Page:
These are the biggest Xbox One games at E3 2014

Sure, you could spend the rest of your days playing Titanfall online, but what if you'd like to give your Xbox One something a little different to play? Microsoft's message for this E3 was clear: games, games and more games. We took to the company's booth this week to find out what you'd be playing this fall, and whether you like shooters, driving games or indies, you should be all set for first-party titles. How does Redmond stack up to Sony's plan for the PlayStation? We'll let you be the judge.


For a lot of people, the Fable franchise has been heartbreaking from the word "go." The series' promise of ultimate freedom was never truly fulfilled and even the series' creator, Peter Molyneux, has said the last was a "train wreck." If the past three entries left you wanting, Fable: Legends might not change that. Instead of going for the series-typical action-RPG, Legends looks more like a shallow co-op romp than a lengthy single-player game where your actions determine your appearance (doing good deeds caused a halo to form around your head, for example). Three players work to take down waves of enemies and gather loot; even if you play solo, you'll have comrades fighting alongside -- they'll just be AI-controlled. Where it gets unique, however, is when a fourth person plays as the villain. From there, you're taking almost a tower-defense-style look at each match, and directing enemies toward the advancing heroes.

I thought this aspect was fun, but couldn't help but pine for a traditional Fable game where I could kick chickens, have a wife (or husband) in every city and collect a trail of flies. A beta for the title launches this fall, and a full release is planned for next year.


Sunset Overdrive is absolute mayhem. Developer Insomniac Games' latest takes everything it's known for (colorful action, ingenious weapon systems and pure irreverence) and poured it into a game where you can fire explosive propane tanks at glowing orange monstrosities whilst grinding around on power lines and defending a vat of the energy drink from the monsters it created. In the multiplayer match I joined, there were countless explosions, particle effects and monsters on screen at the same time, and the game never once stopped being silky smooth as I bounced off of trampolines and onto roofs so I could rain hell from above with a freeze ray -- even with seven other players. Granted, this was a very controlled setup in Microsoft's E3 booth, so anything could happen when it launches this fall. While I'm confident that multiplayer should be a blast, I'm curious as to how the experience translates to a solo campaign. Insomniac knows how to tell a story though (just look at Resistance 3, for example), so I'm not too worried.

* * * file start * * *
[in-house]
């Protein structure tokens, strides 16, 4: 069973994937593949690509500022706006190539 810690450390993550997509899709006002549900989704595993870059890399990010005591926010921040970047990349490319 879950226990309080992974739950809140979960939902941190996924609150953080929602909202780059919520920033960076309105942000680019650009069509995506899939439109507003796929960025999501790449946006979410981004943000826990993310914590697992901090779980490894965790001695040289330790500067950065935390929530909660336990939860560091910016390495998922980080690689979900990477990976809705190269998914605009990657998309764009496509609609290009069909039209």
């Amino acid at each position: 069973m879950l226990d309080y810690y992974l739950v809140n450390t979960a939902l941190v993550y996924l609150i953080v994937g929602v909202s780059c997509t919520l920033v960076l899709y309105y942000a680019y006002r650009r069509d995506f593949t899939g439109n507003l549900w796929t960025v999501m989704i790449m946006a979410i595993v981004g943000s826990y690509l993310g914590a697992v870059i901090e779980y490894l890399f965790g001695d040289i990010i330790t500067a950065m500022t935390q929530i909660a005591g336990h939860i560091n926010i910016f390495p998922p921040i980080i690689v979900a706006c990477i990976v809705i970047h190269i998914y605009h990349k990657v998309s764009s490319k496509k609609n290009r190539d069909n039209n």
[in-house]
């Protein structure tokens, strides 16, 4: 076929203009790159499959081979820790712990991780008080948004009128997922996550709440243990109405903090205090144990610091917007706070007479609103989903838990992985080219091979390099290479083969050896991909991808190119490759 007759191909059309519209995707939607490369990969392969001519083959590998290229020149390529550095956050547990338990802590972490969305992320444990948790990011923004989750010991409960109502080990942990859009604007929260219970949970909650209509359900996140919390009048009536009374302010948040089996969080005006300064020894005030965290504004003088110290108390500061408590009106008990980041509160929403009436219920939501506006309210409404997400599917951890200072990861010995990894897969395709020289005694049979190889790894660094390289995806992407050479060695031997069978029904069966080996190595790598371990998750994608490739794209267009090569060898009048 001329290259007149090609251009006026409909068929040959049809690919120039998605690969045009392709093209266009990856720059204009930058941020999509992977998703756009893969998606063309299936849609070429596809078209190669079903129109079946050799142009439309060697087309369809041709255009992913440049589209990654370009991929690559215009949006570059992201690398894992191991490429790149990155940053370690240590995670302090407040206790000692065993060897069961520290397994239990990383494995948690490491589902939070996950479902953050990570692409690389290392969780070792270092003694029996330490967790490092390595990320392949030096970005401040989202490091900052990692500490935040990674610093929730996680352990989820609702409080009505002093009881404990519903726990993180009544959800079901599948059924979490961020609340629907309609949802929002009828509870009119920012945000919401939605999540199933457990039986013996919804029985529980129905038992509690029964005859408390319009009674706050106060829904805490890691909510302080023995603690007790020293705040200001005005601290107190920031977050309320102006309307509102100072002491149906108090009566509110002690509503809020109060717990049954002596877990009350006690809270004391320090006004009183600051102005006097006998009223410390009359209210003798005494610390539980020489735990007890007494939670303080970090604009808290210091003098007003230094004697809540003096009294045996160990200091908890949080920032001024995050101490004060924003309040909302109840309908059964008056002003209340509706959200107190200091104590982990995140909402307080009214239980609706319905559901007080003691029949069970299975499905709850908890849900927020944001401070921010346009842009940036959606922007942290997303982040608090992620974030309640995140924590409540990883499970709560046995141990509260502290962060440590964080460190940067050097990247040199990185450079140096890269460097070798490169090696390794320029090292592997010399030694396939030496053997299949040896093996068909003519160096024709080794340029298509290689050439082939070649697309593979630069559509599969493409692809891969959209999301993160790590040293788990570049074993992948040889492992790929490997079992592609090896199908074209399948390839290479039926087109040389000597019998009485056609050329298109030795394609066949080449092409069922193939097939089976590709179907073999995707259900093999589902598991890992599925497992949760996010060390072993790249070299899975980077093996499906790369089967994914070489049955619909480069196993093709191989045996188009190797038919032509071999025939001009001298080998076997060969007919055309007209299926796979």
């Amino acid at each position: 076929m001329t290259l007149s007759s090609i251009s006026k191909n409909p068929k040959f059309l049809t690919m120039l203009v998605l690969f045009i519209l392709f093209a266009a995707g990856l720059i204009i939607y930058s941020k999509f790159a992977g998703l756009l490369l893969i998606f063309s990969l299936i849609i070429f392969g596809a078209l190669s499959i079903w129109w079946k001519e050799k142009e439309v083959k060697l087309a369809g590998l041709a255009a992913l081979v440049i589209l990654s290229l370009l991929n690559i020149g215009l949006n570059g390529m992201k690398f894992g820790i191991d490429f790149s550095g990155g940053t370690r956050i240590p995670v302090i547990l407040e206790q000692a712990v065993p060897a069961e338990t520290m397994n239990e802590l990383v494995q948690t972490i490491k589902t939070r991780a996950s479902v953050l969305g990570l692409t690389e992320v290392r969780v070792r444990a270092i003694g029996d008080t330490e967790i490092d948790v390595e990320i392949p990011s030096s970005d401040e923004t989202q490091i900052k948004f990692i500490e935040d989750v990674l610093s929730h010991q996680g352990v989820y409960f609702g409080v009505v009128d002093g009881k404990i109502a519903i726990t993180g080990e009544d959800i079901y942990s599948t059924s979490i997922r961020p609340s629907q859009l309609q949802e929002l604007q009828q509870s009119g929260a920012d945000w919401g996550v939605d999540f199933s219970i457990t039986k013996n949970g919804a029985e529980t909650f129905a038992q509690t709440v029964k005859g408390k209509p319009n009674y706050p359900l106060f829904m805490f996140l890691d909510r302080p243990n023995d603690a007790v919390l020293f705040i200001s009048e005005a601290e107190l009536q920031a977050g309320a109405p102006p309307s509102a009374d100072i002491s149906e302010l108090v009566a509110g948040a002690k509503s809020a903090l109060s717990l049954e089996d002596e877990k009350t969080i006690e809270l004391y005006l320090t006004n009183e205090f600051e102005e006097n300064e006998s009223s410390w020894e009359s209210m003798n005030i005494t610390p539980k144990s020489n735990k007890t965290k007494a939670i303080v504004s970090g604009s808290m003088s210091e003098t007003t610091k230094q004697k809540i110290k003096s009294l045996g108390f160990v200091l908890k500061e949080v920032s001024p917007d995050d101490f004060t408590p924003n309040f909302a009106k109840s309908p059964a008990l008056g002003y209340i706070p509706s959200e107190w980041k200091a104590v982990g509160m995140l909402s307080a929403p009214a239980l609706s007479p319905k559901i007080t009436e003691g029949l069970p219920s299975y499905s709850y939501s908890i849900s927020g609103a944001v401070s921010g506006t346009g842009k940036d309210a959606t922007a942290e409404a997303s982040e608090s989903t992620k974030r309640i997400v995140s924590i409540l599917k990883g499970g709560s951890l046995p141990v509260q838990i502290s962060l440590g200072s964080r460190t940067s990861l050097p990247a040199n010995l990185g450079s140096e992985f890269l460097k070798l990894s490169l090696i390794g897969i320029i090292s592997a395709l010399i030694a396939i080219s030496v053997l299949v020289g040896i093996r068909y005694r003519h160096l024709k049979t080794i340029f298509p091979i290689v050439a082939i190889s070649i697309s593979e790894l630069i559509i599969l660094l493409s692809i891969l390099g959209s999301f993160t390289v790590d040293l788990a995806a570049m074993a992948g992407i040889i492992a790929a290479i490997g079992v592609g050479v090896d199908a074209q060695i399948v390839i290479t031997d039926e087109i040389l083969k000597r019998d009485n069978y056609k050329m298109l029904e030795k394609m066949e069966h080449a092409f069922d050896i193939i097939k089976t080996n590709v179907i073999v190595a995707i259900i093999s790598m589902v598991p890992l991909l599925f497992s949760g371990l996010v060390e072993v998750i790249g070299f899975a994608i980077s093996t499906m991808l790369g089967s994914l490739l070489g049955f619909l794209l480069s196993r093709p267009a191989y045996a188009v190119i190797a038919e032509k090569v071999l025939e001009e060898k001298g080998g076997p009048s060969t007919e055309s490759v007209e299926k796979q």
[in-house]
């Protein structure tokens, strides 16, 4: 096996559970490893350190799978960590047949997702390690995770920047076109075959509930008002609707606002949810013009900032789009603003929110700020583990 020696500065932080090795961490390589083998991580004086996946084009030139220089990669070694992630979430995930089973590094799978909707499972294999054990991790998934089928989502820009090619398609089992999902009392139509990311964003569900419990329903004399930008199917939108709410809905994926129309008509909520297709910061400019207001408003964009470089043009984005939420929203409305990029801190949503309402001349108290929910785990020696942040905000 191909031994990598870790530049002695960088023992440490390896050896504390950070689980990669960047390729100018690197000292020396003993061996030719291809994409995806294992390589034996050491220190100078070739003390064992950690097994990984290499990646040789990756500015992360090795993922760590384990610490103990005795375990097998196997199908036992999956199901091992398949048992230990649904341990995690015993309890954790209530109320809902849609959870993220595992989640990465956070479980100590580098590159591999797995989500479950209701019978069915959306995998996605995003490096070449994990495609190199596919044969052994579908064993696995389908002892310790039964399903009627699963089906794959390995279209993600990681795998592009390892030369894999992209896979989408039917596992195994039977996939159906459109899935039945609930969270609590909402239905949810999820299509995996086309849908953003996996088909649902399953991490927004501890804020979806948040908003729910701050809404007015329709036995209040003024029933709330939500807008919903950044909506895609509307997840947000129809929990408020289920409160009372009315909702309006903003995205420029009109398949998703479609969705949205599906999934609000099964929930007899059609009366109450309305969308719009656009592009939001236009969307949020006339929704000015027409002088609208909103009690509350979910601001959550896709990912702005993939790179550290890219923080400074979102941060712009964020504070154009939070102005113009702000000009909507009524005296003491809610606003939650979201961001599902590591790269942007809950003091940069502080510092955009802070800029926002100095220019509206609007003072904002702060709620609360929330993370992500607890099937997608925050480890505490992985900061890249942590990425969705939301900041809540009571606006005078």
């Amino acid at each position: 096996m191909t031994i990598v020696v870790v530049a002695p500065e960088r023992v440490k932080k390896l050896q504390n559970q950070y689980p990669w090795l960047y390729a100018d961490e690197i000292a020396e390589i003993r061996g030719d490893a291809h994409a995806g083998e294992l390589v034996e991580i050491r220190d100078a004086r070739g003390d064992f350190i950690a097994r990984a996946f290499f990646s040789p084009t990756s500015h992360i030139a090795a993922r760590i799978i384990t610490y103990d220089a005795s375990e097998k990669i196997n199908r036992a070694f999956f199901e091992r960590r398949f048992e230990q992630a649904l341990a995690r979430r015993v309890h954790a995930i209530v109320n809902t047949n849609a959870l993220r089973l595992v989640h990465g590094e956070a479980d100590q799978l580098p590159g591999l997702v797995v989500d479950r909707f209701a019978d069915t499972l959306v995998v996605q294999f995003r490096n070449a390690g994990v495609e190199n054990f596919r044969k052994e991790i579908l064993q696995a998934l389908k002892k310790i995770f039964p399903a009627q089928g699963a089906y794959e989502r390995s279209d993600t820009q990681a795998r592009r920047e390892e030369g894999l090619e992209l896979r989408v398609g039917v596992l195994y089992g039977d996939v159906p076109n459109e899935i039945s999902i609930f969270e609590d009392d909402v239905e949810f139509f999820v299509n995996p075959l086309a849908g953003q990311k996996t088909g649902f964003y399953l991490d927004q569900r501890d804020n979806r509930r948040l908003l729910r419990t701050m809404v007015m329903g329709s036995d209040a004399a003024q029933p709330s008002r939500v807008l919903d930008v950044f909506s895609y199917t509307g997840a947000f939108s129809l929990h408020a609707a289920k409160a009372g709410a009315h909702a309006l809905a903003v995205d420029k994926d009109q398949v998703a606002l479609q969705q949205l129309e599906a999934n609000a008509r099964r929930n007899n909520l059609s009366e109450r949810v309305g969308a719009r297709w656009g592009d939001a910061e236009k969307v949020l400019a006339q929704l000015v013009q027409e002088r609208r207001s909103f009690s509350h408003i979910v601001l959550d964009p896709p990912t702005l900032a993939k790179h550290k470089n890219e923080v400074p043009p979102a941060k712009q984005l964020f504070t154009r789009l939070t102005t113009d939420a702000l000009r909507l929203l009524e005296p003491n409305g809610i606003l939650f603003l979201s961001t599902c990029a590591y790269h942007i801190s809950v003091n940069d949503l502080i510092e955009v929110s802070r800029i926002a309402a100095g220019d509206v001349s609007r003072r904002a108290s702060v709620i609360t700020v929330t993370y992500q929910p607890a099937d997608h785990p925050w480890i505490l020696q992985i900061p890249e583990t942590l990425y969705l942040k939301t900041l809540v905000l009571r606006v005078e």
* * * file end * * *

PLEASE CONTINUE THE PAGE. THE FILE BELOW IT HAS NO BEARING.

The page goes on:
Not everyone wants to spend more time virtually tuning an absurdly expensive car's engine than they do actually, you know, racing it. Forza Horizon 2 doesn't force that, much like its predecessor didn't. For better or for worse, Horizon 2 doesn't immediately feel all that different from the first Horizon. I drove my bright red Corvette Stingray through the desert, carving out corners on cliffside roads, shunting anyone who came too close, while electronic dance music beats thumped in my headphones. Looking back, however, at least one aspect of my race stood out: I was encouraged to drive off-road. It sounds minor, yes, but seeing the suggested racing line (and my opponents) lead into tall grass changed the pacing of the competition a bit. We were all in low-slung, high-powered automobiles designed for racetracks -- this forced us to slow down, and gave me a chance to overtake those who decelerated too much. And when I crossed the finish line in eighth place? A few fighter jets scrambled overhead, leaving multicolored contrails in their wake. It seemed a bit familiar, yes, but I was okay with it and I can't wait to get behind the wheel this autumn.


Ori and the Blind Forest is one of the bigger pushes for Microsoft's indie-game initiative, and it's gorgeous. During my brief demo, I guided a charming, little white creature around a beautiful setting, hopping from platform to platform and launching fire attacks at pink and pulsing enemies. The PR reps on hand told me that all of the backgrounds are procedurally generated, meaning an algorithm assembles them, so if you go back through the same area three different times, you'll see three different backdrops. Given that this game plays in the style of a classic Metroid or Castlevania where earning new abilities opens hidden areas in previously traveled areas, you'll probably see the same scene more than once when the game launches this fall.


You didn't think we'd keep Halo out of this, did you? Halo: The Master Chief Collection (MCC) packs four games onto one disc, some 100 multiplayer maps, a totally remastered Halo 2 and a whole lot more all into one $60 package this fall. Halo 2's overhauled graphics don't measure up to other recent shooters, but pressing the Xbox One controller's "view" button brings the original 2004 graphics back, and you can see just how different the two games look. Better shadows, more detailed textures and, well, a lot more drama, come to light with the new visuals. Developer 343 Industries is remastering the audio, too if you're into that sort of thing. Halo: Combat Evolved Anniversary, Halo 3 and Halo 4 aren't getting revamped, but that's because they already looked pretty great running on the Xbox 360. I was told, however, that some post-processing effects have been added so they look a touch better. What's more, the MCC is how you'll access the Halo 5: Guardians beta this December, and Ridley Scott's Halo: Nightfall live-action series after the collection's November 11th release.

[Image credits: Microsoft]